. . . If there’s anything the Enlightenment thinkers had in common, it was an insistence that we energetically apply the standard of reason to understanding our world, and not fall back on generators of delusion like faith, dogma, revelation, authority, charisma, mysticism, divination, visions, gut feelings or the hermeneutic parsing of sacred texts.

Steve’s atheism, while omnipresent, is never the overriding theme of his work, though it’s an important explanation of what holds back the implementation of Enlightenment values.  He then goes on to show how reason, science, and humanism have produced progress, promoting a salubrious morality, economic advance, peace, empathy and “niceness”. (The Wall Street Journal piece, called “The Enlightenment is Working“, is more a documentation of this progress using statistics.


I’ll be reading this after I finish Adam Rutherford’s book on human genetics. If you read Better Angels and liked it, then you’ll have to read its sequel. If you haven’t read Better Angels, get both books and read them. That’s a lot of pages, but it’s worth it.


  1. Mark Reaume
    Posted February 12, 2018 at 11:57 am | Permalink

    I’m still slowly getting through Better Angels (I’m a very slow reader), but this will be the next one I take on.

    • Mark Reaume
      Posted February 12, 2018 at 12:05 pm | Permalink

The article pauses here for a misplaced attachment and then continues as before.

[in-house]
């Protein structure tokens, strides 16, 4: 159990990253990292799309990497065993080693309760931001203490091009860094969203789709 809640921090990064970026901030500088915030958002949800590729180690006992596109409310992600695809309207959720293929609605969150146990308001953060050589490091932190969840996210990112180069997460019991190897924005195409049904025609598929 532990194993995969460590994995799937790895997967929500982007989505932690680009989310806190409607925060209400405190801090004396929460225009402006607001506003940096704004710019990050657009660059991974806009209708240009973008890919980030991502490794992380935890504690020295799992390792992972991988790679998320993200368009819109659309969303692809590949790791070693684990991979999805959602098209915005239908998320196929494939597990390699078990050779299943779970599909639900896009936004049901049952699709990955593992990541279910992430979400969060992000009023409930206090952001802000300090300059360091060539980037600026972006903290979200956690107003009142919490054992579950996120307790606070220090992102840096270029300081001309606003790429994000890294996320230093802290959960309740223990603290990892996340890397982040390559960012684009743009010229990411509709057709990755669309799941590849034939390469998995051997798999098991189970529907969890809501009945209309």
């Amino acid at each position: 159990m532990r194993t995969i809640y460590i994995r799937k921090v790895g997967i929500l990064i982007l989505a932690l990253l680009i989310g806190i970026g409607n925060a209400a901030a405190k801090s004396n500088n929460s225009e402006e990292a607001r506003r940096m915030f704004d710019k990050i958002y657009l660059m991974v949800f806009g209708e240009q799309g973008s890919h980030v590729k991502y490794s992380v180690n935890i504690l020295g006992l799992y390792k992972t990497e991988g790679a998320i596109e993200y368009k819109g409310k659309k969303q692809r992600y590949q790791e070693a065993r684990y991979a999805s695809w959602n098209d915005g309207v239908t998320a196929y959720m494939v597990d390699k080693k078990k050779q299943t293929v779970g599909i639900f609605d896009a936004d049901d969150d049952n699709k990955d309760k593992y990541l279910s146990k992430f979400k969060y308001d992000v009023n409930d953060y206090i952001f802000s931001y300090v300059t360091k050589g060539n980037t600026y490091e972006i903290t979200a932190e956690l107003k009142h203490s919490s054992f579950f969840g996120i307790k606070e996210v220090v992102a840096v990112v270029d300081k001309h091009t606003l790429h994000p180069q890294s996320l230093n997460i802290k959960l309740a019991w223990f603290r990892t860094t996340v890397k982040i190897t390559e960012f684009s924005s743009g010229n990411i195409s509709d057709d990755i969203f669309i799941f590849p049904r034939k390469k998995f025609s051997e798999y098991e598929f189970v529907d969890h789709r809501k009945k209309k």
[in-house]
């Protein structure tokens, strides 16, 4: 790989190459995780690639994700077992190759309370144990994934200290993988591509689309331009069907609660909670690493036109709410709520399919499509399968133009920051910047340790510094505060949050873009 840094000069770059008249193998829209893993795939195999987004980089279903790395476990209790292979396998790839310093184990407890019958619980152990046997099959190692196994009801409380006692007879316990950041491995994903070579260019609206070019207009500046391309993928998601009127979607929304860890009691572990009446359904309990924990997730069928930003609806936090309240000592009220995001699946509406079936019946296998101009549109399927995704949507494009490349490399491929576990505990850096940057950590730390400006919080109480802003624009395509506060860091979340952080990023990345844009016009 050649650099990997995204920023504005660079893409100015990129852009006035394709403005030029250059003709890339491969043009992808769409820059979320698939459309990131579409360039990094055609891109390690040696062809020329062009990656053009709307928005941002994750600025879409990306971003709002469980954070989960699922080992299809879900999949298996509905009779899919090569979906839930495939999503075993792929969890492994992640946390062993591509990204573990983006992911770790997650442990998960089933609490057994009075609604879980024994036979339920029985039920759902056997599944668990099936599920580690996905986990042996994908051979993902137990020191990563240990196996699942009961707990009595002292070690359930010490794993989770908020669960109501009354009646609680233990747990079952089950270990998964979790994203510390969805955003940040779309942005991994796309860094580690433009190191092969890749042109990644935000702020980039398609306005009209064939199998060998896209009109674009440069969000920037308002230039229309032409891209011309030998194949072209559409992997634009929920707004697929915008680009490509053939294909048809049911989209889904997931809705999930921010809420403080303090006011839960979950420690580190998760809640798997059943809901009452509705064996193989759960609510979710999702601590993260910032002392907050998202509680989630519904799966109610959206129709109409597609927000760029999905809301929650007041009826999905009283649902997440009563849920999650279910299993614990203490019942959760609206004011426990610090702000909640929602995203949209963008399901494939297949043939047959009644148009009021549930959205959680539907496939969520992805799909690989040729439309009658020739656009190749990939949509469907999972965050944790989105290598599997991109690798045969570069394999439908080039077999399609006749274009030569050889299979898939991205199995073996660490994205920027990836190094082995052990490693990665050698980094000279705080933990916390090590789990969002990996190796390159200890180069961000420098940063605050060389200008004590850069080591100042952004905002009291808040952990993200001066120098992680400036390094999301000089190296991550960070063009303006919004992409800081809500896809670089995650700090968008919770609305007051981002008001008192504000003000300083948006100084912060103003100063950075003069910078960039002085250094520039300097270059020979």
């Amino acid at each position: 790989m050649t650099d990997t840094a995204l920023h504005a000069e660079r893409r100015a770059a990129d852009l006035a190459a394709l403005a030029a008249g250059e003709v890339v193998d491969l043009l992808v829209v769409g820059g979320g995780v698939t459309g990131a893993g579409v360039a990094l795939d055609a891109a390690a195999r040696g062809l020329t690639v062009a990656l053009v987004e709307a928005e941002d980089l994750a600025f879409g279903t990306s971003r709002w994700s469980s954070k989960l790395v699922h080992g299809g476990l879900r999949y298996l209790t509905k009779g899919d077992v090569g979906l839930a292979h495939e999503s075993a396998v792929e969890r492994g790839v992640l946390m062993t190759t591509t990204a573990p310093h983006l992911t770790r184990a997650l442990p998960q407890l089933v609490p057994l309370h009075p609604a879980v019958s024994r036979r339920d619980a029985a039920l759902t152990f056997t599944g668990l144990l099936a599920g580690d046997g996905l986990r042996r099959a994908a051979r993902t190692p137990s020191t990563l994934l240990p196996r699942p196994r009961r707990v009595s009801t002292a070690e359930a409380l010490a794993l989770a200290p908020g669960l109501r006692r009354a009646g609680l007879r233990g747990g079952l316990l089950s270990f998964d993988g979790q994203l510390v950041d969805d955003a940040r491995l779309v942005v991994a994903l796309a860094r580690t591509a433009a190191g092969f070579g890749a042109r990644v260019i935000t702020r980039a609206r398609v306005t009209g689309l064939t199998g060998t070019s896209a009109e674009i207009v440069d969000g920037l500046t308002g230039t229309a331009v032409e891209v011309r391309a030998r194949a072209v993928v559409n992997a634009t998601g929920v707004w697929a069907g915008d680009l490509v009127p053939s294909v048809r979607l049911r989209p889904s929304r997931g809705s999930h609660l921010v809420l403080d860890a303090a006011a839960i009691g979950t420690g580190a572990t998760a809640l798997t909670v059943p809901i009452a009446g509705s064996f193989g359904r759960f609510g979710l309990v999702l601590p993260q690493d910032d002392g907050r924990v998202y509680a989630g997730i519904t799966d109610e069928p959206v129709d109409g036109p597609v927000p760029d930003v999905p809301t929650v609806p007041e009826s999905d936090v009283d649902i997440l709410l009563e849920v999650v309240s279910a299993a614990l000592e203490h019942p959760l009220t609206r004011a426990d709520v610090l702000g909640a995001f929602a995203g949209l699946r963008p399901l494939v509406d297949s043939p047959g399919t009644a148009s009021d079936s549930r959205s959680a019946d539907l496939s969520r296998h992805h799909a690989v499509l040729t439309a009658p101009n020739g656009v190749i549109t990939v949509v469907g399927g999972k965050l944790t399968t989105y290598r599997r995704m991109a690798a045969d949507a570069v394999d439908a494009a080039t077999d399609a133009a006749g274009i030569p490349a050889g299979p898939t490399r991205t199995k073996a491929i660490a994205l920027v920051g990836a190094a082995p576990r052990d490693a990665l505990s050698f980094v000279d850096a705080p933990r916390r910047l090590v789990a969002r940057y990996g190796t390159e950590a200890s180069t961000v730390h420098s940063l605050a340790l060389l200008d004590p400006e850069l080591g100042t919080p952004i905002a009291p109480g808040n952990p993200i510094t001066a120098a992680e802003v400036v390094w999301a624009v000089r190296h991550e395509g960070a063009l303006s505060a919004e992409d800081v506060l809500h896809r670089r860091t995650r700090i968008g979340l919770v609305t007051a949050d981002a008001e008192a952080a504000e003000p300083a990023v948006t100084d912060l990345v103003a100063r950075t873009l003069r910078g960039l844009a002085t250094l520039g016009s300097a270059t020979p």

BTW, Pinker was Joe Rogan’s podcast last week. It was quite good IMHO.

      • Mark Reaume
        Posted February 12, 2018 at 12:06 pm | Permalink

        (grrr, was ‘on’ the podcast)

    • Diana MacPherson
      Posted February 12, 2018 at 2:45 pm | Permalink

      It took me a really long time to finish Better Angels too, as I am also a slow reader.

  2. ThyroidPlanet
    Posted February 12, 2018 at 12:20 pm | Permalink

    I repeat – if your to-read list is long, don’t poo-poo the audio books – these things are a GREAT use of down time, and you’ll get a few more lines in than if you don’t – my libraries are great in that they have multiple formats for this book, but I understand if some libraries can’t do it…

    • Posted February 12, 2018 at 1:33 pm | Permalink

      I have Whispersync so I can flip between reading on my Kindle Fire and the Audible version.

      • Diana MacPherson
        Posted February 12, 2018 at 2:47 pm | Permalink

        Yeah Whispersync is great. A word to Canadians: set your Amazon Kindle store to the US because you will get a better selection of books that are Whispersync enabled and a better selection of books that have the audiobook version available.

  3. glen1davidson
    Posted February 12, 2018 at 12:20 pm | Permalink

    It would have been nice if he’d had an enlightened response to some of his remarks a few weeks ago, instead of insults and accusations of him being “alt-right.”